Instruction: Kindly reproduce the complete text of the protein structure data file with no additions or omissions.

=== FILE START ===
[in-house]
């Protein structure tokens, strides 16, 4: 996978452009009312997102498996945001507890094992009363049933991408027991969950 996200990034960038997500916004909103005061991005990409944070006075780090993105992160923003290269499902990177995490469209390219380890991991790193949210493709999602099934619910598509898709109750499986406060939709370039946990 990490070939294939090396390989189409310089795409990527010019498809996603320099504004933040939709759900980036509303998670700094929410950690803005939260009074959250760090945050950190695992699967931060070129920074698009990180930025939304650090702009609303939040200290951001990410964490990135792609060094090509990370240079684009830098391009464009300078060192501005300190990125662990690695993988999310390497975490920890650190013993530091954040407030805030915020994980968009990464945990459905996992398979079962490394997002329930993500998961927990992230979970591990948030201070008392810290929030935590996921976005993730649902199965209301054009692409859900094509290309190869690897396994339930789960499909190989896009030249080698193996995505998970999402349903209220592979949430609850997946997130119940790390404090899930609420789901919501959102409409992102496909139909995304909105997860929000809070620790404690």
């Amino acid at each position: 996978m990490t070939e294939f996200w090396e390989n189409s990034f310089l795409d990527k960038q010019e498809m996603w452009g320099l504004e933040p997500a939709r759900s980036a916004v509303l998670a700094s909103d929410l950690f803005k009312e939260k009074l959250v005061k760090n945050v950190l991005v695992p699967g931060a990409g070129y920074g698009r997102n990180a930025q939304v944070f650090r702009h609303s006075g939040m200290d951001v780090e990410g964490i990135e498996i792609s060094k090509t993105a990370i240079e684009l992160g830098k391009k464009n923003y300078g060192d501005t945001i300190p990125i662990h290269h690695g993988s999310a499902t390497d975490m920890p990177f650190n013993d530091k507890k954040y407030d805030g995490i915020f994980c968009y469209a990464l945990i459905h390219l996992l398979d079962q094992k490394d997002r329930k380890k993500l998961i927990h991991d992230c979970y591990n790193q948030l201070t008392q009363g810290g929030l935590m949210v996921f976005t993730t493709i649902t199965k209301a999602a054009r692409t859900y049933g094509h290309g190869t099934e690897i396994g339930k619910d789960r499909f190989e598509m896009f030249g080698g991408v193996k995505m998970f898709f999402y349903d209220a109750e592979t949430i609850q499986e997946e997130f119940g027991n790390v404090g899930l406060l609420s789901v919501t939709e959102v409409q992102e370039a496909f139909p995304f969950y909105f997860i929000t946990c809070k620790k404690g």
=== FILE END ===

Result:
[in-house]
């Protein structure tokens, strides 16, 4: 996978452009009312997102498996945001507890094992009363049933991408027991969950 996200990034960038997500916004909103005061991005990409944070006075780090993105992160923003290269499902990177995490469209390219380890991991790193949210493709999602099934619910598509898709109750499986406060939709370039946990 990490070939294939090396390989189409310089795409990527010019498809996603320099504004933040939709759900980036509303998670700094929410950690803005939260009074959250760090945050950190695992699967931060070129920074698009990180930025939304650090702009609303939040200290951001990410964490990135792609060094090509990370240079684009830098391009464009300078060192501005300190990125662990690695993988999310390497975490920890650190013993530091954040407030805030915020994980968009990464945990459905996992398979079962490394997002329930993500998961927990992230979970591990948030201070008392810290929030935590996921976005993730649902199965209301054009692409859900094509290309190869690897396994339930789960499909190989896009030249080698193996995505998970999402349903209220592979949430609850997946997130119940790390404090899930609420789901919501959102409409992102496909139909995304909105997860929000809070620790404690």
């Amino acid at each position: 996978m990490t070939e294939f996200w090396e390989n189409s990034f310089l795409d990527k960038q010019e498809m996603w452009g320099l504004e933040p997500a939709r759900s980036a916004v509303l998670a700094s909103d929410l950690f803005k009312e939260k009074l959250v005061k760090n945050v950190l991005v695992p699967g931060a990409g070129y920074g698009r997102n990180a930025q939304v944070f650090r702009h609303s006075g939040m200290d951001v780090e990410g964490i990135e498996i792609s060094k090509t993105a990370i240079e684009l992160g830098k391009k464009n923003y300078g060192d501005t945001i300190p990125i662990h290269h690695g993988s999310a499902t390497d975490m920890p990177f650190n013993d530091k507890k954040y407030d805030g995490i915020f994980c968009y469209a990464l945990i459905h390219l996992l398979d079962q094992k490394d997002r329930k380890k993500l998961i927990h991991d992230c979970y591990n790193q948030l201070t008392q009363g810290g929030l935590m949210v996921f976005t993730t493709i649902t199965k209301a999602a054009r692409t859900y049933g094509h290309g190869t099934e690897i396994g339930k619910d789960r499909f190989e598509m896009f030249g080698g991408v193996k995505m998970f898709f999402y349903d209220a109750e592979t949430i609850q499986e997946e997130f119940g027991n790390v404090g899930l406060l609420s789901v919501t939709e959102v409409q992102e370039a496909f139909p995304f969950y909105f997860i929000t946990c809070k620790k404690g």